The most terrifying part is this isn't new. Any time there is an "us" and there is a "them" we wade into dangerous waters. I cannot save the world but I can nourish my roots, have them cling to the rocky soil. I can take heart that my children will leave my home and spread their peaceful strength out to the world, transferring their strength to others, like the olive tree.

For those interested in why it's dangerous to draw the line between old/young, Christian/Nonchristian, American/NonAmerican, Republican/Democrat...
Click here, or here, or even here

Wednesday, February 14, 2018

We Need You

Dear Writers,

We, as in Writers of Kern, need you. Change is on the horizon and we'd like your input. Mark your calendars for April 7th and join us for a strategy meeting. We'll discuss WOK's future both in leadership and direction.

For questions or additional information, please click here.

Tuesday, February 13, 2018

Spread the Love

Last year my daughters launched Kind Girls Make Strong Women both on Facebook and Instagram. They sold clothes and charms (without profit) to help spread the message. They appeared on the news both locally and in other hot pockets across the country. Their reach has spread as far as London but here, they've deepened their service. They've appeared and spoken at school districts, cleaned parks and much more.

Once a quarter, they host a donation drive to feed the hungry. 
This Saturday (February 17th, 2018) from 10 am. to 2 p.m. they'll be collecting non perishable food for their Spread the Love Donation Drive. And, like always, they are offering free tacos to boot. They've spent countless hours organizing and marketing this event. If you're able, please stop on by. There will be prizes for donors and local booths from our sponsors.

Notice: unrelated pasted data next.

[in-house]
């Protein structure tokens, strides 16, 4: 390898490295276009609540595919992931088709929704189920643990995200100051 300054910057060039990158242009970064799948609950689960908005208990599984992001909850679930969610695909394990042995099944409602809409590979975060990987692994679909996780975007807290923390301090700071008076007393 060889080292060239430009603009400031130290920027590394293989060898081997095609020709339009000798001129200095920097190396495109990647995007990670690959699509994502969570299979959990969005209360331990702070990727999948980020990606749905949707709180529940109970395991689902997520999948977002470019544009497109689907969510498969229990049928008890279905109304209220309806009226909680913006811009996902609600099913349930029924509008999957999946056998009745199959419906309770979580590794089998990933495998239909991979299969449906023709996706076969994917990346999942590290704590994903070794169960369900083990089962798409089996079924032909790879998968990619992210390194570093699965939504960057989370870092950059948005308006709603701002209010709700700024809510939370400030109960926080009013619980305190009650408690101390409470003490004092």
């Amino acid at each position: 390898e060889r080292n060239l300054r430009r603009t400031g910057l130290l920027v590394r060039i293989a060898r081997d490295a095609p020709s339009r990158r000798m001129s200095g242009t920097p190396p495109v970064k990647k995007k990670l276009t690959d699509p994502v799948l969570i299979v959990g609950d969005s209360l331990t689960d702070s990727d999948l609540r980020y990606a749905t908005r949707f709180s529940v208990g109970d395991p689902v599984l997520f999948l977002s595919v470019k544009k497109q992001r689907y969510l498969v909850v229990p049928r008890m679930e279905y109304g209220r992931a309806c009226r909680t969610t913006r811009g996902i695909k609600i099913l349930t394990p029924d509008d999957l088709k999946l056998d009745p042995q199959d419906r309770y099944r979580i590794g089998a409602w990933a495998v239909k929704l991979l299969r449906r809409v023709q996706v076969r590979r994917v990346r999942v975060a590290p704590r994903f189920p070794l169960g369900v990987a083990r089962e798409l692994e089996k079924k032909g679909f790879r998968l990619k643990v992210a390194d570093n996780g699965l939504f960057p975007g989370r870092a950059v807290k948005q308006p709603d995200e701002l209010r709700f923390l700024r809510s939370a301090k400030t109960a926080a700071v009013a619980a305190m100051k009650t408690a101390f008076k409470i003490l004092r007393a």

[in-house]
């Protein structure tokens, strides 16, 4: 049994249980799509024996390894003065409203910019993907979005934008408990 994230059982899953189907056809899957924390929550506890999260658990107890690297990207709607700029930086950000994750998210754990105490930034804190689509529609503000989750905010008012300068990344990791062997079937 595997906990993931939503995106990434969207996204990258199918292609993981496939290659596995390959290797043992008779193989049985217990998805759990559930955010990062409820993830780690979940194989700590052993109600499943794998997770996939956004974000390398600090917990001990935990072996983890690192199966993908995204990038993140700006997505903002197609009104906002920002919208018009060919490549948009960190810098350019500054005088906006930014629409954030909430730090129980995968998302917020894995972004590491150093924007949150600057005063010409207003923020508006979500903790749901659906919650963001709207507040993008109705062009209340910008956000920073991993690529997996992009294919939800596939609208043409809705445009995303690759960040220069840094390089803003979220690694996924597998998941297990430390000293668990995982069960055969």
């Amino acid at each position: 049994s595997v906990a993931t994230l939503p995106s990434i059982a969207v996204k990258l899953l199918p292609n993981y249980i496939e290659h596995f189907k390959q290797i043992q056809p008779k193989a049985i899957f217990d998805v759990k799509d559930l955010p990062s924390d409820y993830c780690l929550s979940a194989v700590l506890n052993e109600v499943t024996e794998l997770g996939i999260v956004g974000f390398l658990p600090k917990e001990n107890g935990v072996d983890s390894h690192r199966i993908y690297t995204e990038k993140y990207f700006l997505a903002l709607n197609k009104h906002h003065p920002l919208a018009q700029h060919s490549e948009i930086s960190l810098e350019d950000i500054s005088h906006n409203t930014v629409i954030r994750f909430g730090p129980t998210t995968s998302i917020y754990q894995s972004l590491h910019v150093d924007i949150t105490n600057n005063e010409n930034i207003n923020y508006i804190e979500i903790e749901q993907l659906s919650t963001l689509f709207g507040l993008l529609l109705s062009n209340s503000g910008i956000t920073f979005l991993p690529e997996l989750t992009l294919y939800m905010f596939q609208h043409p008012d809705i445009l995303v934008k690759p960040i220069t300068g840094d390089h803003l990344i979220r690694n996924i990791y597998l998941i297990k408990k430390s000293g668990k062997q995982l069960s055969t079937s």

Thursday, February 8, 2018

Query Camp Recap

Fifteen fearless writers signed up for our first webinar of the year but due to a glitch, our recorded video is unavailable. Have no fear, I’ve jotted down the basics.

Query Breakdown:
This is a letter we, as authors, send to an editor or an agent for publication. It absolutely must include the following components.

1. Agent
2. Pitch
3. Bio

Address your query to one agent, not an agency. Do your homework (and show your homework, I’m querying you because…)
Don’t forget to follow that particular agent’s submission guidelines.

It’s a clever summary without the ending—only the tension. I’ve said it before and I’ll say it again. 
A pitch is like a skirt, long enough to cover the basics but short enough to get attention.

This is not a memoir, this is a bio to show you’re the real deal. Don’t over or undersell your work (or yourself). Remember, this is a job interview. You wouldn’t show up in pajamas nor would you show up in a tux. Be calm, be confident and keep it simple.